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Re: relocation of shared libs not based at 0

I'm resurrecting this thread to bring up a problem that's closely

On mips-netbsd, even after fixing the relocation problem (e.g., by the
patch I proposed earlier) gdb still has problems.  Specifically, it
computes the wrong address for data within the shared library.

After doing battle with various parts of gdb for quite some time, I
finally realized what the issue is.  What puzzled me is that it works
just fine on netbsd-i386.  That finally led me to the answer...

The reason can be seen by looking at the symbol table.  Here are
(partial) objdump runs, first for i386, then for mips:

mainx86/     file format elf32-i386

000006fc l     F .text	0000002b _strrchr
00000000       F *UND*	00000000 __syscall
0000083c  w    F .text	00000033 dlerror
00000000       F *UND*	0000002b printf
00001b80 g     O .bss	00000004 __mainprog_obj
00001b88 g     O .bss	00000004 p
00000934 g     F .text	00000041 f3

mainmips/     file format elf32-littlemips

5ffe10f0       F *UND*	00000034 __syscall
5ffe0e20  w    F *ABS*	00000000 dlerror
5ffe1100       F *UND*	00000068 printf
60021314 g     O *ABS*	00000004 p
5ffe1040 g     F *ABS*	000000ac f3

The difference is that the mips symbol table has all symbols as *ABS*,
whether they are text (functions) or data.  

When the library is loaded, text and data are relocated separately
since they are two separate mmap regions.  So the relocation bias is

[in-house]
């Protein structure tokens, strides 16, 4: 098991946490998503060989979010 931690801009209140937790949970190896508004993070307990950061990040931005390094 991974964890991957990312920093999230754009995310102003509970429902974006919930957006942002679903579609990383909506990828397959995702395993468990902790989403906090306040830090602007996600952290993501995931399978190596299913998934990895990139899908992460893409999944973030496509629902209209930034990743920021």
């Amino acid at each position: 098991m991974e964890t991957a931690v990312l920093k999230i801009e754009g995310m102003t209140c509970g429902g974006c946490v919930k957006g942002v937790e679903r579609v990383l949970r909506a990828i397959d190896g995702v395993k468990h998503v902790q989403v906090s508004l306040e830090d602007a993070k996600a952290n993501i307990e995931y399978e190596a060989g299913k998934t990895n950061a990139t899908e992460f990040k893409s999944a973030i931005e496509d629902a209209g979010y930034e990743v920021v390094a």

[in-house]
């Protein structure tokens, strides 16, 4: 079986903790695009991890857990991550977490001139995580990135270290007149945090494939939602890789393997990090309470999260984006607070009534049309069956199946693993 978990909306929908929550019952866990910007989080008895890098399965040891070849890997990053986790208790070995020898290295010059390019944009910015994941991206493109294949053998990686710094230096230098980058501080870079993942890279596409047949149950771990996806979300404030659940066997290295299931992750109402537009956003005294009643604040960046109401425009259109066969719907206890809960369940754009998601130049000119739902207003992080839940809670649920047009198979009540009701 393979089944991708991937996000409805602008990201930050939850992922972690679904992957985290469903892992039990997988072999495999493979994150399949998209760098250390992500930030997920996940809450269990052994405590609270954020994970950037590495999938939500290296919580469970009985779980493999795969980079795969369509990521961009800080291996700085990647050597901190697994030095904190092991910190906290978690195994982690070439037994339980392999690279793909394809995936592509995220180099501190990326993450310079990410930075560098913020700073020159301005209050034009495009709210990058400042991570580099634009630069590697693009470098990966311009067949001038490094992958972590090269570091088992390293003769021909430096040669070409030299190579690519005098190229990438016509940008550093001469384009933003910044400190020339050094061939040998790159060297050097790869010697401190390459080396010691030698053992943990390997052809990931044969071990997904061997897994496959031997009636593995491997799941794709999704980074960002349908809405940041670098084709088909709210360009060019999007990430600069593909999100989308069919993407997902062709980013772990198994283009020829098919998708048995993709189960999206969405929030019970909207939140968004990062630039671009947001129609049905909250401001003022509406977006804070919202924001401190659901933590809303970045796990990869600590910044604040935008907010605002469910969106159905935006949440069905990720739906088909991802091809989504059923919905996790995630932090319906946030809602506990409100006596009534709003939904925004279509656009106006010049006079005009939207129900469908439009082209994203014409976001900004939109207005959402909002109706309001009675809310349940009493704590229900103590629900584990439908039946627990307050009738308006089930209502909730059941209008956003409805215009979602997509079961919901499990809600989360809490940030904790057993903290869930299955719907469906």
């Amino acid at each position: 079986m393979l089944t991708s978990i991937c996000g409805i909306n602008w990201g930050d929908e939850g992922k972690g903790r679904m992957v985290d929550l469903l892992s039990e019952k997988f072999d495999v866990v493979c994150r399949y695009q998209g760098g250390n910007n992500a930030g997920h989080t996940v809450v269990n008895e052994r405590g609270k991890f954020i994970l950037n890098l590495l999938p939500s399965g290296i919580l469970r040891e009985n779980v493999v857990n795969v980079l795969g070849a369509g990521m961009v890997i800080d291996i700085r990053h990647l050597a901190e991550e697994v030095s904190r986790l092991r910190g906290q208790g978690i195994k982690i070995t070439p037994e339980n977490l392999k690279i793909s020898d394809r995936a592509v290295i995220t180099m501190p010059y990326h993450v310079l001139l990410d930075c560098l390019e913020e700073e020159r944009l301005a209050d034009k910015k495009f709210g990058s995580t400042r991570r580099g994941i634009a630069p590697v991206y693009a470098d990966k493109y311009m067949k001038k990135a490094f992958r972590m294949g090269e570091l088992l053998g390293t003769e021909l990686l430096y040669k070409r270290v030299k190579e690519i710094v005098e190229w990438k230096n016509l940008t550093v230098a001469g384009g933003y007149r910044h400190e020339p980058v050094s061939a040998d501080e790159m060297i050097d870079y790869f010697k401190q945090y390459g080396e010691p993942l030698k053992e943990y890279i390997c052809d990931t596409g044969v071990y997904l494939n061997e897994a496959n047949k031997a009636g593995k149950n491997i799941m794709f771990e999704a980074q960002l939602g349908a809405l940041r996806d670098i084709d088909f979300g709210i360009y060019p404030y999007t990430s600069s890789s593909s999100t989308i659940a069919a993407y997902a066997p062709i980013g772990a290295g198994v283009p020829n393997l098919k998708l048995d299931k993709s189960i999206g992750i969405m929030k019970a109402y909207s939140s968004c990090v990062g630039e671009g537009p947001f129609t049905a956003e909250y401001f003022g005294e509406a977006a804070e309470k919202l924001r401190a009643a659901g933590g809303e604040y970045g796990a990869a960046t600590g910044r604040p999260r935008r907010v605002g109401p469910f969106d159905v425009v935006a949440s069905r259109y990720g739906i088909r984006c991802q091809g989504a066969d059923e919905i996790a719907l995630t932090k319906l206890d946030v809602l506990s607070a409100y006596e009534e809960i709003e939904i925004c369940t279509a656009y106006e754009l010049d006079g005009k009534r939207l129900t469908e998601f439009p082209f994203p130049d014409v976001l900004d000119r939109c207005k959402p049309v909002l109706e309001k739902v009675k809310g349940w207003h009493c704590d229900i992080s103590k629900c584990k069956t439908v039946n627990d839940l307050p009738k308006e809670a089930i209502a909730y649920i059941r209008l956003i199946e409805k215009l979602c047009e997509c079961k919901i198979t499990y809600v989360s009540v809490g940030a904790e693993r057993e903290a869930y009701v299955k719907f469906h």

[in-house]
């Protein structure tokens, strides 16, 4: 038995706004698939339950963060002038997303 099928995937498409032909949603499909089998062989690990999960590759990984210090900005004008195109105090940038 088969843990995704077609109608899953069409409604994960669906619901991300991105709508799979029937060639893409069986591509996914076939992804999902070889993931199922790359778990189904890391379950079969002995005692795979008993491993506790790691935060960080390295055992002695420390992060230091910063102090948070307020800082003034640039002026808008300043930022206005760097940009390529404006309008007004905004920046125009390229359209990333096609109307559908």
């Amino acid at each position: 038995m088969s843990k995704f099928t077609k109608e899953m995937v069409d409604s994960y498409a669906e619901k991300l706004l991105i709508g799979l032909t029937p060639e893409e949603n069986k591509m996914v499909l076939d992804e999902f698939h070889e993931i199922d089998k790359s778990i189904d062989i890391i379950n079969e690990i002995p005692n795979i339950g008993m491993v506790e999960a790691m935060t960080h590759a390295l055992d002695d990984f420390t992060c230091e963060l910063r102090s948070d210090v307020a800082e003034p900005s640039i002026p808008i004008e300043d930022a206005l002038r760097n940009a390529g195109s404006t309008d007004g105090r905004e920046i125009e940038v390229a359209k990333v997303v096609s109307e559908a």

different for the two.  The i386 case works because the symbols are
correctly marked as to which region they belong to (text, data, bss).
But the mips case doesn't have that, so all symbol relocation is done
as if the symbols were text.  The data and bss offsets are fine as
file offsets, but because the parts are mapped separately they are NOT
valid as memory address offsets.

I'm wondering what the right way to fix this is.  Two ways come to

1. Fix ld so it puts the right section designations on the symbols,
   just as in the i386 case.

2. Hack gdb so it looks at the section headers in the shared library
   file, to extract the start and length of the three regions.  Use
   that to identify the *ABS* symbols (i.e., p is bss since it's
   within the vaddr range of the bss section in the section headers),
   and then figure the correct relocation from that.

I can do (2), and that has the advantage of working with existing
binaries, but it seems ugly.  (1) sounds right.  There are two issues
there, though.  One is that I don't know ld.  The other is that I'm
guessing there must be SOME reason why *ABS* is used for the mips
case, though I can't imagine any reason.

Suggestions would be much appreciated.


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